THESE ARE unusual times in the fishing world, a place where uncertainty is so often par for the course.
Only 20 salmon had gone through the Pitlochry fish counter in Scotland when it should have been in the hundreds and in Yorkshire, there have been more cod in the waters than there were politicians fighting for seats in the general election.
The spring fishing season is well underway here and contrary to the pattern of previous years both the beach and small boat fishing are producing some nice catches.
I have just renewed my involvement in the business of casting a line and have been devoting my attention to preparing my small boat ready for launching.
I asked Shaun at the Bridlington boat yard to reserve a place for my boat and have duly received an invoice for the yearly fee. It was nice to see no increase in cost for using the launching facilities and the berth charge, which came to just over £300.
All the problem areas on the boat and trailer have been examined but I still needed an engine service and some attention on the trailer. There are 32 rubber rollers on the boat trailer which allows the boat easy exit and entrance. Four of the rollers had slipped down their shafts and would impede the progress of the boat. The rollers are held in place by large washers and split pins. If the split pins corrode then the rollers break free and can’t do their job.
I ask you to imagine my enthusiasm as I tried to jack up the 1.5 ton boat from the trailer to release the rubbers. Very cautiously I removed the offending shafts avoiding the boat tumbling from the trailer onto the house driveway. Another motivation booster was having to drill out the badly rusted pins. I replaced said pins and washers with stainless steel, reassembled the rollers and lavished copious amounts of marine waterproof grease on all the shafts.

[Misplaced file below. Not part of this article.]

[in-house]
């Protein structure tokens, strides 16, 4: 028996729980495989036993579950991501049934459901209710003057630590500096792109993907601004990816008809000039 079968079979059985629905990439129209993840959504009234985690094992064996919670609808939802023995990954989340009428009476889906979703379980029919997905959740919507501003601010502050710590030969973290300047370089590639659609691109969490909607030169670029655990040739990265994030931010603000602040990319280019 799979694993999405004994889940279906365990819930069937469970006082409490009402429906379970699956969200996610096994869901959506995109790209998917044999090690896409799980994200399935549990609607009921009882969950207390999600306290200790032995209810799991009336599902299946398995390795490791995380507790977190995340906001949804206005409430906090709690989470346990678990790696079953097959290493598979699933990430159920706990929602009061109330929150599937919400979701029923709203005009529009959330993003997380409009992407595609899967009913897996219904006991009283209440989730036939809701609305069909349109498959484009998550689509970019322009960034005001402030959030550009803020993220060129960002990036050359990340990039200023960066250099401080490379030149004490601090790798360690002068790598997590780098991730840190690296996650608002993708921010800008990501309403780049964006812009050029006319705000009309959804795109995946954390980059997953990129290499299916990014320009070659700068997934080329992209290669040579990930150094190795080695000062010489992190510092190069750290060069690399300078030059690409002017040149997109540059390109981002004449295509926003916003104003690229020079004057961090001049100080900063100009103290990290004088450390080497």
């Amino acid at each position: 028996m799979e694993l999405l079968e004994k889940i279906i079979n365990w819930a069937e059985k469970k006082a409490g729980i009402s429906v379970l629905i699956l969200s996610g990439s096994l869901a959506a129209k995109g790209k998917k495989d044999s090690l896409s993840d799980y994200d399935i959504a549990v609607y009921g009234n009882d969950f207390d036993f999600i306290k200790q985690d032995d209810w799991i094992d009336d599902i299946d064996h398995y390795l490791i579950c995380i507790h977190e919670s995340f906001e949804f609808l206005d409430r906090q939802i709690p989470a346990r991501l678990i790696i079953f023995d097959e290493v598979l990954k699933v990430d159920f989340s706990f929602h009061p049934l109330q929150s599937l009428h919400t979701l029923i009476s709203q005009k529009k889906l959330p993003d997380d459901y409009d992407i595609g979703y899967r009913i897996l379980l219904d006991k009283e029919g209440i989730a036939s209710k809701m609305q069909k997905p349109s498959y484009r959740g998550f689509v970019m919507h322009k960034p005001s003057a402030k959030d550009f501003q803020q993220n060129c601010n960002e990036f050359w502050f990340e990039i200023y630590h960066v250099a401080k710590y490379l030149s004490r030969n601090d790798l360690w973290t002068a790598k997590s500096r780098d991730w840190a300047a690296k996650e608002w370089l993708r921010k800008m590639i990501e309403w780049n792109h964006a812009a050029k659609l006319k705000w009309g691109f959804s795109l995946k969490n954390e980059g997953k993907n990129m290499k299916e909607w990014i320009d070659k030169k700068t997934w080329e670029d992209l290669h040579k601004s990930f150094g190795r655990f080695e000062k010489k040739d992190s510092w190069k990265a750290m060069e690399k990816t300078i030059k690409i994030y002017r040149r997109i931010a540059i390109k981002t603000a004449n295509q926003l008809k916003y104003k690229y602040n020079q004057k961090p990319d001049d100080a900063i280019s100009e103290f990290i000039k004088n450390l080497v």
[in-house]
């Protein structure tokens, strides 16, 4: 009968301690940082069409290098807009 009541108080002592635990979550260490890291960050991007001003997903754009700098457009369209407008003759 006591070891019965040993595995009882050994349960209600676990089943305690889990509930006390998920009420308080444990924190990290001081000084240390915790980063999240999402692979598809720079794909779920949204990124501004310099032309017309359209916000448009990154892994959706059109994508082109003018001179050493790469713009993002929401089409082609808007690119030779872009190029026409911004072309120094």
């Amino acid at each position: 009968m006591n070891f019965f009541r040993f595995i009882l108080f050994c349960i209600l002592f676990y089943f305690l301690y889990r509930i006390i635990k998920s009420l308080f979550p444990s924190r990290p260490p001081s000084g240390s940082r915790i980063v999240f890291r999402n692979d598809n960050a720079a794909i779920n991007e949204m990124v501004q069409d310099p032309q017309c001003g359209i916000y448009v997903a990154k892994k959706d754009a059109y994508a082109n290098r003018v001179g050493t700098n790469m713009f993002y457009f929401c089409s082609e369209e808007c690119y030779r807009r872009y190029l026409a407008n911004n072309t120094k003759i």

Finally I was ready for sea with my trusty crew, but the weather was against us. Recent winds had whipped up the sea to such a degree that the small boat and I find such conditions rather disagreeable.
I decided to give it another week or so until the weather calmed down. Still with the urge to fish I found a nice window of opportunity and settled for a spot of beach fishing. I headed off to the muddy glacial cliffs just south of Hornsea. These cliffs had taken a battering last winter and the eroded glacial till or boulder clay lay in big lumps along the beach. I like to fish near this boulder clay as I catch more fish but must remain vigilant so as not to become snagged on the football-sized clay spheres.
On a sunny and showery day I set up my tackle and fished. The cod were not coming out to play but I caught several whiting, two flounders and a small ‘schoolie’ bass.
I had no live worms and caught everything on squid and frozen worms. I picked up my customary two bags of plastic litter from the beach destined for the blue bin. As I was about 30 yards away from my bait and tackle I was powerless to stop a gull helping itself to my bait.
I thought ‘one good turn deserves another’, wasn’t quite the case today.
Still pondering dogs marking their territory, cats eating birds and rabbits attacking my brassicas I drove home via Beverley.
On a sudden impulse I called in for fish and chips and a pint of bitter. A bonus was finding an old commercial fisherman in the pub, reminiscing on the ones that got away and putting the world to rights for the politicians, of course. A farmer overheard our rant and threw in the horse meat scandal, price wars, badger culls, GM crops and the hunting ban. Now that’s living. With the rich social side of our pubs, what better way to end the day?